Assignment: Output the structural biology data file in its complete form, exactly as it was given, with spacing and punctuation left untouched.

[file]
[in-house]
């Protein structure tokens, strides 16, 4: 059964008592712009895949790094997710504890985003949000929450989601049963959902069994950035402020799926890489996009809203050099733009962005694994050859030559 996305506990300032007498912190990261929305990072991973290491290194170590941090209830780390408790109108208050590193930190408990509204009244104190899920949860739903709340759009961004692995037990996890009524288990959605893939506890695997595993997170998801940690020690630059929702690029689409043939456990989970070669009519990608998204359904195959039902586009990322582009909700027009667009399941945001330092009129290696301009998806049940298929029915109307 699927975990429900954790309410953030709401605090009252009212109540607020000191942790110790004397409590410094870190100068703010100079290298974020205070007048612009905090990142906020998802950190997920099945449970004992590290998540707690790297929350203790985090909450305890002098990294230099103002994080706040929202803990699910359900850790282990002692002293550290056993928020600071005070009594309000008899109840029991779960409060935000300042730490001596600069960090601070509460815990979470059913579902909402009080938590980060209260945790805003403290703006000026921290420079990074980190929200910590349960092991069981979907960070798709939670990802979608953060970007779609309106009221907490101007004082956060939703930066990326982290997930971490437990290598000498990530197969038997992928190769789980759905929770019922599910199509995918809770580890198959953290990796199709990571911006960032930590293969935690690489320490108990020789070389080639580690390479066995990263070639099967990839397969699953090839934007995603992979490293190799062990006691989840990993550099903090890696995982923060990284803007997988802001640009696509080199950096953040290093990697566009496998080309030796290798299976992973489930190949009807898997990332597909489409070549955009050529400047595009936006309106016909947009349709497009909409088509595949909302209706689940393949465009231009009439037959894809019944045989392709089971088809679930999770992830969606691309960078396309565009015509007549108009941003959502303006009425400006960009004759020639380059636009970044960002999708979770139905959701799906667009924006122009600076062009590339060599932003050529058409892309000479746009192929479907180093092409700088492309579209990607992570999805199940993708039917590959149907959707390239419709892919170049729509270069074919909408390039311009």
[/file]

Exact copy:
[in-house]
């Protein structure tokens, strides 16, 4: 059964008592712009895949790094997710504890985003949000929450989601049963959902069994950035402020799926890489996009809203050099733009962005694994050859030559 996305506990300032007498912190990261929305990072991973290491290194170590941090209830780390408790109108208050590193930190408990509204009244104190899920949860739903709340759009961004692995037990996890009524288990959605893939506890695997595993997170998801940690020690630059929702690029689409043939456990989970070669009519990608998204359904195959039902586009990322582009909700027009667009399941945001330092009129290696301009998806049940298929029915109307 699927975990429900954790309410953030709401605090009252009212109540607020000191942790110790004397409590410094870190100068703010100079290298974020205070007048612009905090990142906020998802950190997920099945449970004992590290998540707690790297929350203790985090909450305890002098990294230099103002994080706040929202803990699910359900850790282990002692002293550290056993928020600071005070009594309000008899109840029991779960409060935000300042730490001596600069960090601070509460815990979470059913579902909402009080938590980060209260945790805003403290703006000026921290420079990074980190929200910590349960092991069981979907960070798709939670990802979608953060970007779609309106009221907490101007004082956060939703930066990326982290997930971490437990290598000498990530197969038997992928190769789980759905929770019922599910199509995918809770580890198959953290990796199709990571911006960032930590293969935690690489320490108990020789070389080639580690390479066995990263070639099967990839397969699953090839934007995603992979490293190799062990006691989840990993550099903090890696995982923060990284803007997988802001640009696509080199950096953040290093990697566009496998080309030796290798299976992973489930190949009807898997990332597909489409070549955009050529400047595009936006309106016909947009349709497009909409088509595949909302209706689940393949465009231009009439037959894809019944045989392709089971088809679930999770992830969606691309960078396309565009015509007549108009941003959502303006009425400006960009004759020639380059636009970044960002999708979770139905959701799906667009924006122009600076062009590339060599932003050529058409892309000479746009192929479907180093092409700088492309579209990607992570999805199940993708039917590959149907959707390239419709892919170049729509270069074919909408390039311009």